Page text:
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Ann Makosinski is an Intel ISEF 2014 and 2015 finalist who’s gone on to create flashlights and phone chargers that take excess heat and turn them into energy.
For those creations — the eDrink coffee mug and Hollow Flashlight — Ann was named one of Popular Science’s “Young Inventors of the Year” and Teen Vogue’s “Earth Angels Helping the Environment.” She participated in science fairs from sixth to twelfth grade and is now enrolled at the University of British Columbia.
We talked to her about her inventions, why her Intel ISEF experience fed her passion for a STEM career, and her future TV show.
eDrink, Hollow Flashlight AND WHY EXCESS ENERGY MATTERS: The eDrink is a coffee mug that harvests the excess heat of your hot drink while you're waiting for it to cool down, and converts it into electricity, which can eventually give your iPod or iPhone a small boost of energy when needed.
It is still in prototype form, but it does work. It uses Peltier tiles (thermoelectric generators), and by heating one side of the tiles with your drink and cooling the other side with the design of the mug (and a bunch of electronic circuits of course), electricity is produced.
I'm always so full of questions. Finding that science held answers to them has fueled my passion.
I got the inspiration for my project when I noticed that my high school friends were always complaining about their phones dying too soon and that their coffee was too hot to drink. The Hollow Flashlight, which can be powered by the heat of your hand, also uses Peltier tiles.
MOST MEMORABLE INTEL ISEF EXPERIENCE: Making amazing bonds with my fellow Canadian team mates. The friends you make at science fair are ones you will never find again.
Intel ISEF is the epitome, the ULTIMATE science fair that all hardcore science fair kids like me dreamt about. It was an honor to attend and meet so many amazing and bizarrely creative people.
FIRST INVENTION: It was probably some weird creation or pretend camera I made out of a bunch of garbage from around the house and a hot glue gun. I'm always so full of questions, and finding that science held answers to them all has always fueled my passion. The incentive or reward for me when making stuff is to learn all I can and enjoy the creative experience.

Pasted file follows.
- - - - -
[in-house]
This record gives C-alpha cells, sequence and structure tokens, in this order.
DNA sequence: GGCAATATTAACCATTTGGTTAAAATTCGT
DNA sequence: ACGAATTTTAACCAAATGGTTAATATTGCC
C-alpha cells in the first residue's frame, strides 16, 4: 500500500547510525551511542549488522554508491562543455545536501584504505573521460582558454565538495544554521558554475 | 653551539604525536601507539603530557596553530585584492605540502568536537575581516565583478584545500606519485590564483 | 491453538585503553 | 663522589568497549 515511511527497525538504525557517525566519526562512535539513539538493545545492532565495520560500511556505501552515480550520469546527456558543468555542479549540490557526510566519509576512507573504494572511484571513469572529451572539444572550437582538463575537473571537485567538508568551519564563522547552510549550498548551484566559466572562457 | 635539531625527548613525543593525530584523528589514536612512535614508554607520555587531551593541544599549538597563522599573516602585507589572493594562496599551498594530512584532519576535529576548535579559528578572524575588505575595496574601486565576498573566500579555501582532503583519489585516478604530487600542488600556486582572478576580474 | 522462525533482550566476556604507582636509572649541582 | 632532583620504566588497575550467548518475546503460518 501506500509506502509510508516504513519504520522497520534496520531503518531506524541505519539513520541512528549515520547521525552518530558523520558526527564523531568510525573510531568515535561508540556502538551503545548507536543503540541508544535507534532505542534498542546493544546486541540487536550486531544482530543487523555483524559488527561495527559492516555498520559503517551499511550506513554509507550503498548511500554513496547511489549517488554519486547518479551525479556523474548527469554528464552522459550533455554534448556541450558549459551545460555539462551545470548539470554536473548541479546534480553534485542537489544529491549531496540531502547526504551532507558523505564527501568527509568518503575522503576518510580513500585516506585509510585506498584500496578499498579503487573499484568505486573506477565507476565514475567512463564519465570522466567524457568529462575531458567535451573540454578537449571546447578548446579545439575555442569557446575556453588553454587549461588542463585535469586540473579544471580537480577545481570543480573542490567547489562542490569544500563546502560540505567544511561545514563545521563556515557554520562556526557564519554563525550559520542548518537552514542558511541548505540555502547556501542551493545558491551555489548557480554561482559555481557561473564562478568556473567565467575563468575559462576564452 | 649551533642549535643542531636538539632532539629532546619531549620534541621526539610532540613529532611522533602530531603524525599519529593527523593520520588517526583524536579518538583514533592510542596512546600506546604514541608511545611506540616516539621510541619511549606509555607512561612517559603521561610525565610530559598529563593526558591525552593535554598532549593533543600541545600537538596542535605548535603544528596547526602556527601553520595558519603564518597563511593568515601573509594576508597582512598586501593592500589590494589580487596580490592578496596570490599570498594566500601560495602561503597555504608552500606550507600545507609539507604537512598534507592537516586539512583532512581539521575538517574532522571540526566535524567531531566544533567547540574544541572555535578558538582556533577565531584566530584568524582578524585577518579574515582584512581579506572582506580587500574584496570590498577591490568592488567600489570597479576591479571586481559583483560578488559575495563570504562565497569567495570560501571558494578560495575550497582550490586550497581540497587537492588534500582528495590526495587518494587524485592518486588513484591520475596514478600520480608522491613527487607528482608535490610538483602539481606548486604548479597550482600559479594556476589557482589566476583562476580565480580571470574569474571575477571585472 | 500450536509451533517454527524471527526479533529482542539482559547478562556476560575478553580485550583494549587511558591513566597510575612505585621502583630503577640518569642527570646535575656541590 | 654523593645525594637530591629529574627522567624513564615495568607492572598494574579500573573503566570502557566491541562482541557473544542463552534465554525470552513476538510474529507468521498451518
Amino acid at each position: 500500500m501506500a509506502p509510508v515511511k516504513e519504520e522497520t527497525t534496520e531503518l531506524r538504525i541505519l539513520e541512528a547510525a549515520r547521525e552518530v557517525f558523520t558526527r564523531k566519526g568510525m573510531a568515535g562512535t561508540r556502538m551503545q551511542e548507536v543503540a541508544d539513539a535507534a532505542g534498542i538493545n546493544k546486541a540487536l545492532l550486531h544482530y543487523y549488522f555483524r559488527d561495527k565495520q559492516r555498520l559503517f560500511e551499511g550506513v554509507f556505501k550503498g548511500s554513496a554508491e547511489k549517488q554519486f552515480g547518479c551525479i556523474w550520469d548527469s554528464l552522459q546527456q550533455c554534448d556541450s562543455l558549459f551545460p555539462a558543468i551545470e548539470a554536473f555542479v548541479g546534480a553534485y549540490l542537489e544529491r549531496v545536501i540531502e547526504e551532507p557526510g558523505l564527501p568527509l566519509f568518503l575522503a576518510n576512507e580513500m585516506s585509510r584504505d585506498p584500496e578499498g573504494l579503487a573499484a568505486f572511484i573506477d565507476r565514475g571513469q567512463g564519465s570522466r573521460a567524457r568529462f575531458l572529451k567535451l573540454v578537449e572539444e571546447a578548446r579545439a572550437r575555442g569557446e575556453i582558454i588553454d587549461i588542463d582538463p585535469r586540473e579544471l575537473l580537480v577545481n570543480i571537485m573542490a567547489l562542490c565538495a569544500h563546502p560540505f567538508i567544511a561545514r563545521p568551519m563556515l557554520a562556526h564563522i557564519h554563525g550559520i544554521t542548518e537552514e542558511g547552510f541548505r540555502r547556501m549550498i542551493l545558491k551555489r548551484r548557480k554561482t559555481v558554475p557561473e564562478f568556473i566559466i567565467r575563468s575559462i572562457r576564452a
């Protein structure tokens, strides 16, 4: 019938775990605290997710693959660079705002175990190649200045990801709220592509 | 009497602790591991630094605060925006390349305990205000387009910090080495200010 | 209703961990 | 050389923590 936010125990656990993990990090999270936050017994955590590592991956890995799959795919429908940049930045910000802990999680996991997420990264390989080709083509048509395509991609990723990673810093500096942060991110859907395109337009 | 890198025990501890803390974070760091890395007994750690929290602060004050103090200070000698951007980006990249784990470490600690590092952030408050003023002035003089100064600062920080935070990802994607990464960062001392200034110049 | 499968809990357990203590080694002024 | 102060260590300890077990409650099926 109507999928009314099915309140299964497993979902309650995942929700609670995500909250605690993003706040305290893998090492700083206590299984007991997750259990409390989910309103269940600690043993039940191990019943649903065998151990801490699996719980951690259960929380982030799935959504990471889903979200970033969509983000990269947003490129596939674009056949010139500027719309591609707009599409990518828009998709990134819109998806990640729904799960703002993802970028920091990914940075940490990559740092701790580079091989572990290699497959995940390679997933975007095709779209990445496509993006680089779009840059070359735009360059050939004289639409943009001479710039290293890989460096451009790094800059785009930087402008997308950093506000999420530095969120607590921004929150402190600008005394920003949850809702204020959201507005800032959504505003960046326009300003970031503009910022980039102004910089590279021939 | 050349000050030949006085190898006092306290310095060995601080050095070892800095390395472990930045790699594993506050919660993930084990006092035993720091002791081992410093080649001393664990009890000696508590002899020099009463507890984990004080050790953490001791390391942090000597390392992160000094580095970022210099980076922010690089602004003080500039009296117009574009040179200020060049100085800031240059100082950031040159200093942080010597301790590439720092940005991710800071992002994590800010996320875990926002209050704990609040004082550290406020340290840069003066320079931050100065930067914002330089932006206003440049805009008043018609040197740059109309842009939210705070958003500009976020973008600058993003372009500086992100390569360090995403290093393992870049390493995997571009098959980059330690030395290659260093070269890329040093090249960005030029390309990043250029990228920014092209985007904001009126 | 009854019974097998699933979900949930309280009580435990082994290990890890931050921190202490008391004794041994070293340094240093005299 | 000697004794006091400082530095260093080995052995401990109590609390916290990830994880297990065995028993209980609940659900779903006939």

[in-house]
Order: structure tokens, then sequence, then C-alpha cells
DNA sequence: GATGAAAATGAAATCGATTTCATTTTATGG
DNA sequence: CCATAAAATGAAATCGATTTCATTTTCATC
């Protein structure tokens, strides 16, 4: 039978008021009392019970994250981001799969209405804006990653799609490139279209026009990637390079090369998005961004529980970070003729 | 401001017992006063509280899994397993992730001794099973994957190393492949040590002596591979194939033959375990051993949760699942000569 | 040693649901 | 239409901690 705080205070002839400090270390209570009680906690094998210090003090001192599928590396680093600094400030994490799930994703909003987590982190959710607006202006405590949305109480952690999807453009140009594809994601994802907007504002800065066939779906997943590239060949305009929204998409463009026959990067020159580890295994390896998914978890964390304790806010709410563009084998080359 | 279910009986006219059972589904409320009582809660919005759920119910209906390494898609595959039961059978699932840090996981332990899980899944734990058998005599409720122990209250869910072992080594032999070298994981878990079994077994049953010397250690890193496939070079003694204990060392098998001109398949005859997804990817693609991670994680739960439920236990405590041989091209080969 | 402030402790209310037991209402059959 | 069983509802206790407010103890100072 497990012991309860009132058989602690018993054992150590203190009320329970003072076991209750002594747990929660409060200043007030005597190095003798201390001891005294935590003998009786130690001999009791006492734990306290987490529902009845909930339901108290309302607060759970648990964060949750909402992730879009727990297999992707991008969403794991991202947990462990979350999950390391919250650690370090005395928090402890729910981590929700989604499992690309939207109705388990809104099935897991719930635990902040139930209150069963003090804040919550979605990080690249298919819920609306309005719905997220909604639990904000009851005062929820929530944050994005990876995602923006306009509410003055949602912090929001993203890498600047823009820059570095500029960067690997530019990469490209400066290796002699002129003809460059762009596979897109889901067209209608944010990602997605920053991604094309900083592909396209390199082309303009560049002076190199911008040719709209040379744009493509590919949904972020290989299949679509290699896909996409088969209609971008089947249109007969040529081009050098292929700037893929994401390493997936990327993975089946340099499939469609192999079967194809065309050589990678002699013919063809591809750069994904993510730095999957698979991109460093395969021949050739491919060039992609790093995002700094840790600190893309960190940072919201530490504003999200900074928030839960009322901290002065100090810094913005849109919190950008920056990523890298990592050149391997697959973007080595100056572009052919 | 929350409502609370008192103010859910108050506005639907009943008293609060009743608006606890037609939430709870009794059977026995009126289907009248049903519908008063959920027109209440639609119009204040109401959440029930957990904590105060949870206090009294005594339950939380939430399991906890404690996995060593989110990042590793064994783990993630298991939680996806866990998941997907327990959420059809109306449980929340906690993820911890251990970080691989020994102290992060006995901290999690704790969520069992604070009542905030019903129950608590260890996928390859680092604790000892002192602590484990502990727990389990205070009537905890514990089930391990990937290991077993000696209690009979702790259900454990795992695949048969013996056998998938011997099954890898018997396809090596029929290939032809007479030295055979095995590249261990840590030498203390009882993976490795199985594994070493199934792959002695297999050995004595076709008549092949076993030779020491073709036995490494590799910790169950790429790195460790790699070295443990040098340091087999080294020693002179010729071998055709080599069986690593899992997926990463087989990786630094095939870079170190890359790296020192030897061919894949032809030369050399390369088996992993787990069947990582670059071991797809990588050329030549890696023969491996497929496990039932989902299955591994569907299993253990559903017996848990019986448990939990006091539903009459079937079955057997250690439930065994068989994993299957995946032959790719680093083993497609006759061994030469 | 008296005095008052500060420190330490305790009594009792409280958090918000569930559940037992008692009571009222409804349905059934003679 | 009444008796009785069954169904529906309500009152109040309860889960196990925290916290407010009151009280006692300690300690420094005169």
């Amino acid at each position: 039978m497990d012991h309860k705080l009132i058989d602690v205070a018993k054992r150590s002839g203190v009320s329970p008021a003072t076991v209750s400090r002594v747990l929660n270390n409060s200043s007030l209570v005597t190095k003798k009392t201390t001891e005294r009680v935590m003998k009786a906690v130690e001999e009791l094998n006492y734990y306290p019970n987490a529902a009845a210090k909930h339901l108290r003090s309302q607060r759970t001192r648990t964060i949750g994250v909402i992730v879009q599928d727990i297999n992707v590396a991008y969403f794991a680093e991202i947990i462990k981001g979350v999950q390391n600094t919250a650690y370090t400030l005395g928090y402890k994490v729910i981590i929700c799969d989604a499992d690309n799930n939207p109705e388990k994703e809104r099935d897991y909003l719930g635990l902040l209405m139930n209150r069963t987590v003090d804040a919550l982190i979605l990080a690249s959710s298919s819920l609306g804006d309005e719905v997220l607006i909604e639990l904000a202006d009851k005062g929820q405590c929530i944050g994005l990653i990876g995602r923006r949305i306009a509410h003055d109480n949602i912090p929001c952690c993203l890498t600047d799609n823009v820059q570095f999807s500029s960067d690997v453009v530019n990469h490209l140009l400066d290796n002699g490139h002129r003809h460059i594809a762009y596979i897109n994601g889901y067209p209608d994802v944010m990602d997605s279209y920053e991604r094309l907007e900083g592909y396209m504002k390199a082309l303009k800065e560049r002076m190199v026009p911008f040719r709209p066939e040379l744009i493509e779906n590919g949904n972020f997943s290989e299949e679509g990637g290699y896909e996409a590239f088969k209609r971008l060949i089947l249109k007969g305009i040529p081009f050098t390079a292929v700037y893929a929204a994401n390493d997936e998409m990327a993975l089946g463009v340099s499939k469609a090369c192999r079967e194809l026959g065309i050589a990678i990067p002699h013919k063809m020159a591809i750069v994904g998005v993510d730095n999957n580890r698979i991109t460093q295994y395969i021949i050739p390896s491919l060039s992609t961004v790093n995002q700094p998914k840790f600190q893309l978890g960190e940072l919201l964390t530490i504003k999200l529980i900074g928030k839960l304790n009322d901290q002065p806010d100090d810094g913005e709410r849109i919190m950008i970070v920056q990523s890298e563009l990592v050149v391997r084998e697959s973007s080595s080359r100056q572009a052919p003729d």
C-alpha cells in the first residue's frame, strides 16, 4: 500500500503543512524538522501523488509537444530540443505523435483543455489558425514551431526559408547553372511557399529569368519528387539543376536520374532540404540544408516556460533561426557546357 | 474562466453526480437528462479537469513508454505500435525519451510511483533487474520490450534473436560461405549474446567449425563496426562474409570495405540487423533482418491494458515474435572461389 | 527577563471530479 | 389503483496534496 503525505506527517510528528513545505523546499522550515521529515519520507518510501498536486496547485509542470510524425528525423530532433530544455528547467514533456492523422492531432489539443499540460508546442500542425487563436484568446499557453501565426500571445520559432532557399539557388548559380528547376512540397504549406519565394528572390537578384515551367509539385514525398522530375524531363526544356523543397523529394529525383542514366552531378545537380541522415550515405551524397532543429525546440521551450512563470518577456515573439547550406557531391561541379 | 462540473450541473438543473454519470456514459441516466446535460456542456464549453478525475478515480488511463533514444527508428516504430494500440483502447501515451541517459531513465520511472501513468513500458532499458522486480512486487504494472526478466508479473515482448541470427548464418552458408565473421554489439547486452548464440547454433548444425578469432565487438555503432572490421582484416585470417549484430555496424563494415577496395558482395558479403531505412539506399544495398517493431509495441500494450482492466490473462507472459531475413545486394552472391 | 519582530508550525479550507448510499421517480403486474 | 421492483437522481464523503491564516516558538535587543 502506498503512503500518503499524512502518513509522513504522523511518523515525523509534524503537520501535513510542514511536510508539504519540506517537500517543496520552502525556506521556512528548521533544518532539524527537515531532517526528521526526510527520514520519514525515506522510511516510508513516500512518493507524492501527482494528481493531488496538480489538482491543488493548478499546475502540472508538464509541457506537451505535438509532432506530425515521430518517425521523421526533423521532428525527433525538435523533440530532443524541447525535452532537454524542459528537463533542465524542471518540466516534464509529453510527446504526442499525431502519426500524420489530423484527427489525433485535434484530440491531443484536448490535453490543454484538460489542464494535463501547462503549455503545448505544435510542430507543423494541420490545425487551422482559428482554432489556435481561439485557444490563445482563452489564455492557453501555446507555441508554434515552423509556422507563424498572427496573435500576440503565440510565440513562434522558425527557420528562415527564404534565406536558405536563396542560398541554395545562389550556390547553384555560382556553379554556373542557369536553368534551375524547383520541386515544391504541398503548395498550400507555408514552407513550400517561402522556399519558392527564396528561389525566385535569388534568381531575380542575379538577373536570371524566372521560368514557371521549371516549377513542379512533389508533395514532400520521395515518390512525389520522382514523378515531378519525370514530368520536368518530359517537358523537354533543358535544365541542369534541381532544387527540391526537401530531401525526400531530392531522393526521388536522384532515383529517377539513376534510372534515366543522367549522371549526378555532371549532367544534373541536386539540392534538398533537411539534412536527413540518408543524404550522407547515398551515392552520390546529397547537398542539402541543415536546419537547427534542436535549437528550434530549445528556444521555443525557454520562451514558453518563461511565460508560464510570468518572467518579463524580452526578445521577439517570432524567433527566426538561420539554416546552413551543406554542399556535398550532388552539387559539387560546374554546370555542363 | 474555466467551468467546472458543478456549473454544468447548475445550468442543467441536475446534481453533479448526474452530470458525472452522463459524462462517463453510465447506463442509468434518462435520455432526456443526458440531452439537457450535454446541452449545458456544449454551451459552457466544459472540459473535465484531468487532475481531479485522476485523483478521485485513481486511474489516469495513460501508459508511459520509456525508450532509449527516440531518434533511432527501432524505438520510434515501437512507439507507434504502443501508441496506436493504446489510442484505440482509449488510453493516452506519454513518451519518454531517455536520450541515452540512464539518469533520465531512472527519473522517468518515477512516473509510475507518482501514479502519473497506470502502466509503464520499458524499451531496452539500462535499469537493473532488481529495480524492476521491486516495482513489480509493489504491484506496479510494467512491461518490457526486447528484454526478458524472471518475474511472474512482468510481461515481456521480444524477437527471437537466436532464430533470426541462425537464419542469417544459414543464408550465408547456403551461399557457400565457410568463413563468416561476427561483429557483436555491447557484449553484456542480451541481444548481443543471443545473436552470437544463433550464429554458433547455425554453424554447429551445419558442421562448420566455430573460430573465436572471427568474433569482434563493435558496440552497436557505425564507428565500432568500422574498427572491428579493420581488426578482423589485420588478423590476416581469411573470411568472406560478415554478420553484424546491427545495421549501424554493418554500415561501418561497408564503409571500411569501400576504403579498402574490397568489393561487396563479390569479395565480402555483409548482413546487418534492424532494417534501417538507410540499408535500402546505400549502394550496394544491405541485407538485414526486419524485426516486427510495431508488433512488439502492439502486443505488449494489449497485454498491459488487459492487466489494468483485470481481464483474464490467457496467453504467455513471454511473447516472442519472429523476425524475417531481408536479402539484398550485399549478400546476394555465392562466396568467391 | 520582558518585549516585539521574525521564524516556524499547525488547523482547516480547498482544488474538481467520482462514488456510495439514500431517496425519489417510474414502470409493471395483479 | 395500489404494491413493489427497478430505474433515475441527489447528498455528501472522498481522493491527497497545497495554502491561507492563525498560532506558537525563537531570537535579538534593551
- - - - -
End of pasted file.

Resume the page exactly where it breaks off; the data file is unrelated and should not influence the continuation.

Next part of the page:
NEXT STEPS: Maybe I'll study Environmental Design, maybe I'll become a high tech masseuse, who knows. I really have no idea. I have too many different interests to focus into one conventional degree, which is unfortunate.
Intel ISEF is the ULTIMATE science fair that hardcore science fair kids like me dream about.
I just hope in the future I will be working for myself, with my own TV show showcasing other amazing inventors and entrepreneurs, running my own company, and living in California with three cats, and a dog, and a wonderful husband.
ADVICE FOR STEM STUDENTS: Do not care what anybody thinks, just do you! Please do not pay attention to anything the media is dictating and still unfortunately reinforcing stereotypes about "nerds" or "geeks." If you are being bullied at school because of your passions, ignore the haters. They are not worth your time.
If you put in even 20 minutes a day on the one thing you are most passionate about, you will be able to achieve your wildest dreams. Anything is possible if you put all your heart, and soul, and work into it.
It is often said that if you love what you do, you’ll never work a day in your life. While that may be true, it discounts how satisfying hard work can be, especially in the face of challenges.
“I would not be here without science fair.” Those were the first words Virginia Davis, a professor of chemical engineering at Auburn University, said to the audience of fair directors and tea